Röhan Abraham and Shubham Banerjee
Long before bad tidings reached the ABP group’s offices, the employees were perturbed by the management’s announcement in late December to halve its workforce. Eastern India’s largest media house, ABP group publishes The Telegraph, Anandabazar Patrika, and runs television channels in multiple languages.
The company had reportedly issued notifications to heads of the various editorial sections to make a list of employees whom they perceived to be dispensable. The employees who were shortlisted for the pink slip were asked to turn in their resignations with the assurance that they would continue to receive remuneration equivalent to the basic monthly salary that they were earning till the time that they retire.
The only catch is that the organization does not give anything in writing, and are browbeating staff into resigning of their own accord. The other alternative is more painful and involves firing employees who refuse to toe the line and let them leave with two months’ pay. This has left many seasoned journalists between a rock and a hard place.
The turn of the year signaled the beginning of bad times for journalists across India as Hindustan Times was the first to cull its workforce by shutting down bureaus in three cities and outsourcing its business section to its sister publication, Mint. The move was recommended by the Boston Consultancy Group, which audits the books of the HT group.
Aditya Iyer, a reporter for Hindustan Times in Chennai believes that the decision to slash editions in Ranchi and Indore are aimed at enhancing productivity, keeping an eye on the cost-to-company.
Many reasons have been touted for the negative mood in the industry, with demonetization being blamed for the layoffs which have been unprecedented in scale. Revenue from advertising has been steadily increasing and the impact of demonetization is yet to make a mark according to data put out by Group M, a media analysis group.
“Print media has seen an upsurge in both circulation growth and advertising revenue growth over the last few years, and therefore demonetization, affecting advertisement revenue is just an excuse,” said an employee of The Telegraph, on the condition of anonymity. The laid off employees are yet to receive their dues.
The advent of digital portals for the consumption of news has also eaten into the advertisement revenues of newspapers. However, the falling cost of newsprint and the rise in subscriptions belie the claim that the print media is in decline.
To borrow a cricket analogy, digitization is doing to print journalism what T20 is doing to Test cricket. Consumer patterns in journalism have changed with younger readers preferring the digital space to physical copies. The challenge for media barons is in monetizing content when they switch to digital, just like cricket administrators are struggling to fill stadiums or sell TV rights for Test matches.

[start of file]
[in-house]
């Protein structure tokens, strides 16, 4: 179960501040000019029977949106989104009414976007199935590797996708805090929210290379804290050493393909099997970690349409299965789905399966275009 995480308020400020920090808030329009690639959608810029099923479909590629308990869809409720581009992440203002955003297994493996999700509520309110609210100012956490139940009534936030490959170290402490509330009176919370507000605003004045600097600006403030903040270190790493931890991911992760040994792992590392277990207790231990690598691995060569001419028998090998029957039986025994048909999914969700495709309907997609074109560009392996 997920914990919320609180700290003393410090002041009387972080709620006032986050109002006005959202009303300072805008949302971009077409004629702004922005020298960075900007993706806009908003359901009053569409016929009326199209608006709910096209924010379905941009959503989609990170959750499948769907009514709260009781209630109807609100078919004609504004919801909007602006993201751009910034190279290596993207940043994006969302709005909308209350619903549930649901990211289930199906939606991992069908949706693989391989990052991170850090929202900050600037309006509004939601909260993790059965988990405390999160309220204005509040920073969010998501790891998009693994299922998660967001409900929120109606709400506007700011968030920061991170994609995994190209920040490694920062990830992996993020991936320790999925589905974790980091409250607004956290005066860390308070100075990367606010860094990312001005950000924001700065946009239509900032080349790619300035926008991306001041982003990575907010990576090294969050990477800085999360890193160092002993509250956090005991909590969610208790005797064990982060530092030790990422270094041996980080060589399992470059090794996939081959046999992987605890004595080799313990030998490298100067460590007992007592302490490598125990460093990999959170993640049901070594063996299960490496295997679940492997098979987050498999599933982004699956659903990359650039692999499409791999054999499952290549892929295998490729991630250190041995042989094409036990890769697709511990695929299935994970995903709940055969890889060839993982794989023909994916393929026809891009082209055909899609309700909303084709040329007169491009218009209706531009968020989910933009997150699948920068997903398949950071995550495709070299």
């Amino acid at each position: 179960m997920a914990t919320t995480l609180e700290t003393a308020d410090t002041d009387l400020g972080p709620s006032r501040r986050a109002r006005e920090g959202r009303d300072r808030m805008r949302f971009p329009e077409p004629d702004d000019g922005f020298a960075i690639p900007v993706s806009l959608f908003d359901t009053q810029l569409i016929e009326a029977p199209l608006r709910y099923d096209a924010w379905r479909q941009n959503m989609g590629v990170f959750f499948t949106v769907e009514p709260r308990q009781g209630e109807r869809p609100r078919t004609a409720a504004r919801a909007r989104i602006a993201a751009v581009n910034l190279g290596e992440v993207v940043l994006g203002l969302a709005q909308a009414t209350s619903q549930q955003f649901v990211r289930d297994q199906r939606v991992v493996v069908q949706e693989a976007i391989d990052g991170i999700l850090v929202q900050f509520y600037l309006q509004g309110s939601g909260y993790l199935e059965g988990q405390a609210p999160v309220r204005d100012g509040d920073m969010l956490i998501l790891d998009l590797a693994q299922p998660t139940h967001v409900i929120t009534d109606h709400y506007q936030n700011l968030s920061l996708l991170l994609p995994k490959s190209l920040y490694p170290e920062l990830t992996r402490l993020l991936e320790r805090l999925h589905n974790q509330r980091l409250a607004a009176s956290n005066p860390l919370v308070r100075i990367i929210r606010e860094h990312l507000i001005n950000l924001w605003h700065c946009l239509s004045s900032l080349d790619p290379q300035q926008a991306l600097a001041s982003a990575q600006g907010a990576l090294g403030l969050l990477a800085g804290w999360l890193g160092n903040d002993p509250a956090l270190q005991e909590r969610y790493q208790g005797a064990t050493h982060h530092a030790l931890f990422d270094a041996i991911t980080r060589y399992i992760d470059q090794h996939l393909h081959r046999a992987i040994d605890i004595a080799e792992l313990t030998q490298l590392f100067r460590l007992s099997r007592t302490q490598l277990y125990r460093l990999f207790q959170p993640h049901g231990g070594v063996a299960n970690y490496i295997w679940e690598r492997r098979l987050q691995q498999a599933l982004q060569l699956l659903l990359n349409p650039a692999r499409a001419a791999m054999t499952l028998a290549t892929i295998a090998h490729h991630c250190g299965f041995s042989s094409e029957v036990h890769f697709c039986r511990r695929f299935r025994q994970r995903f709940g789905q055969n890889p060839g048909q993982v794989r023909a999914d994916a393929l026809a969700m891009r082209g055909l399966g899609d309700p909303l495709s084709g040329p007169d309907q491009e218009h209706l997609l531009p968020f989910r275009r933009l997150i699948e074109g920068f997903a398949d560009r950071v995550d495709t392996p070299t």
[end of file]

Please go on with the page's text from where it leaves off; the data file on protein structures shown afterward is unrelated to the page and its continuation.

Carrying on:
Print versions of many newspapers have been closing in Western countries because of the digital revolution, but in India, we still read about rising circulations (and profits) for many newspapers. So, it has come as a surprise that newspapers are laying off workers, both journalists and other staff.
This ‘cost restructuring’ will of course be part of maximizing profits, as many companies are able to do now, with trade unions becoming weak and unable to protect jobs through strikes.
Unlike in the West, there is no social support from the government in India. The sacked workers would have to go through some difficult times before finding some other jobs. But this is not something the investor/management/capitalist needs to bother about.
Hire and fire seems to have become the norm. If the management later finds that workers are short, it can hire new people. Besides, there is the advantage that those who have, so to say, gathered moss over the years under a Wage Board pay can be replaced with younger (and cheaper) blood.
Thus in India, it may not only be a case of the new digital media eating into print-runs. The Net is yet to reach large numbers of people here. It is also unlikely to be the result of the recent demonetization, as these companies are not small affairs that cannot hold out for a few months.
“With things like job protection becoming unfashionable for governments, and most workers themselves becoming unable to see beyond their careers, more such incidents are likely in the near term. Every worker will be in fear and will probably think only of saving his job somehow. Besides, one worker less can mean ‘a bigger cheque for me,” said A.P Abraham, a copy-editor at the New Indian Express.